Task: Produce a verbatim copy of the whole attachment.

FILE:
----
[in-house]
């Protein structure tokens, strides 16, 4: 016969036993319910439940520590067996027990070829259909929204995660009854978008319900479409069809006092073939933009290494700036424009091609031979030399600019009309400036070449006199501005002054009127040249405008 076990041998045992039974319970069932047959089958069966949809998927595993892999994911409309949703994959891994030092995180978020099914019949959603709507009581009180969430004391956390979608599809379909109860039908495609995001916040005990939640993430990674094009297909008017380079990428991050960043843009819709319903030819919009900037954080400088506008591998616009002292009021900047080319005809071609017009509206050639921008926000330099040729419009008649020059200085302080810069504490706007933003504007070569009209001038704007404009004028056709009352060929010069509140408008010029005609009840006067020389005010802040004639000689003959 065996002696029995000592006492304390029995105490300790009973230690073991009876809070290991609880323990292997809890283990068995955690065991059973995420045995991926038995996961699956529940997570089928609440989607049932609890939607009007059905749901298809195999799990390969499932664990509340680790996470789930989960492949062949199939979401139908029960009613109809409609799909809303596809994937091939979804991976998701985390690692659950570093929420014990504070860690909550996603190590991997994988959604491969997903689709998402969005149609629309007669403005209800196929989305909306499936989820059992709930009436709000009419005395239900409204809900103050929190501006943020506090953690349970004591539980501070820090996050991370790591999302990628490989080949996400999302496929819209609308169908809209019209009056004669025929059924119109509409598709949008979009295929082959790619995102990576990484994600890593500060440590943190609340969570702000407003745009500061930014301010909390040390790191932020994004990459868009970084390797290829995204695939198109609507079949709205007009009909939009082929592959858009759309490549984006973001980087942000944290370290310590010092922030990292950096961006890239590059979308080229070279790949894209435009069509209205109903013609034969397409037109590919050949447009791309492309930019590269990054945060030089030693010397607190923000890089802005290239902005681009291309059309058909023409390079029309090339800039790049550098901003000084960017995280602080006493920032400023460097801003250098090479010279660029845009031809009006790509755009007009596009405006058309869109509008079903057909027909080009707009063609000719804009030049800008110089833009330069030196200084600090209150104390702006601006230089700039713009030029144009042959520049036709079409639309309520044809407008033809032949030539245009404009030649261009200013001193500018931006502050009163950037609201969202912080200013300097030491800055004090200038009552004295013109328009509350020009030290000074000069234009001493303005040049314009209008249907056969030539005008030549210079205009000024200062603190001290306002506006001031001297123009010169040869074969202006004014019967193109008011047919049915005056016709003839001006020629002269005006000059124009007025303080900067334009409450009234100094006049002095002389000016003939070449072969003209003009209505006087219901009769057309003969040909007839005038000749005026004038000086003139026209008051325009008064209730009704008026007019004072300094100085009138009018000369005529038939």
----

[in-house]
């Protein structure tokens, strides 16, 4: 016969036993319910439940520590067996027990070829259909929204995660009854978008319900479409069809006092073939933009290494700036424009091609031979030399600019009309400036070449006199501005002054009127040249405008 076990041998045992039974319970069932047959089958069966949809998927595993892999994911409309949703994959891994030092995180978020099914019949959603709507009581009180969430004391956390979608599809379909109860039908495609995001916040005990939640993430990674094009297909008017380079990428991050960043843009819709319903030819919009900037954080400088506008591998616009002292009021900047080319005809071609017009509206050639921008926000330099040729419009008649020059200085302080810069504490706007933003504007070569009209001038704007404009004028056709009352060929010069509140408008010029005609009840006067020389005010802040004639000689003959 065996002696029995000592006492304390029995105490300790009973230690073991009876809070290991609880323990292997809890283990068995955690065991059973995420045995991926038995996961699956529940997570089928609440989607049932609890939607009007059905749901298809195999799990390969499932664990509340680790996470789930989960492949062949199939979401139908029960009613109809409609799909809303596809994937091939979804991976998701985390690692659950570093929420014990504070860690909550996603190590991997994988959604491969997903689709998402969005149609629309007669403005209800196929989305909306499936989820059992709930009436709000009419005395239900409204809900103050929190501006943020506090953690349970004591539980501070820090996050991370790591999302990628490989080949996400999302496929819209609308169908809209019209009056004669025929059924119109509409598709949008979009295929082959790619995102990576990484994600890593500060440590943190609340969570702000407003745009500061930014301010909390040390790191932020994004990459868009970084390797290829995204695939198109609507079949709205007009009909939009082929592959858009759309490549984006973001980087942000944290370290310590010092922030990292950096961006890239590059979308080229070279790949894209435009069509209205109903013609034969397409037109590919050949447009791309492309930019590269990054945060030089030693010397607190923000890089802005290239902005681009291309059309058909023409390079029309090339800039790049550098901003000084960017995280602080006493920032400023460097801003250098090479010279660029845009031809009006790509755009007009596009405006058309869109509008079903057909027909080009707009063609000719804009030049800008110089833009330069030196200084600090209150104390702006601006230089700039713009030029144009042959520049036709079409639309309520044809407008033809032949030539245009404009030649261009200013001193500018931006502050009163950037609201969202912080200013300097030491800055004090200038009552004295013109328009509350020009030290000074000069234009001493303005040049314009209008249907056969030539005008030549210079205009000024200062603190001290306002506006001031001297123009010169040869074969202006004014019967193109008011047919049915005056016709003839001006020629002269005006000059124009007025303080900067334009409450009234100094006049002095002389000016003939070449072969003209003009209505006087219901009769057309003969040909007839005038000749005026004038000086003139026209008051325009008064209730009704008026007019004072300094100085009138009018000369005529038939």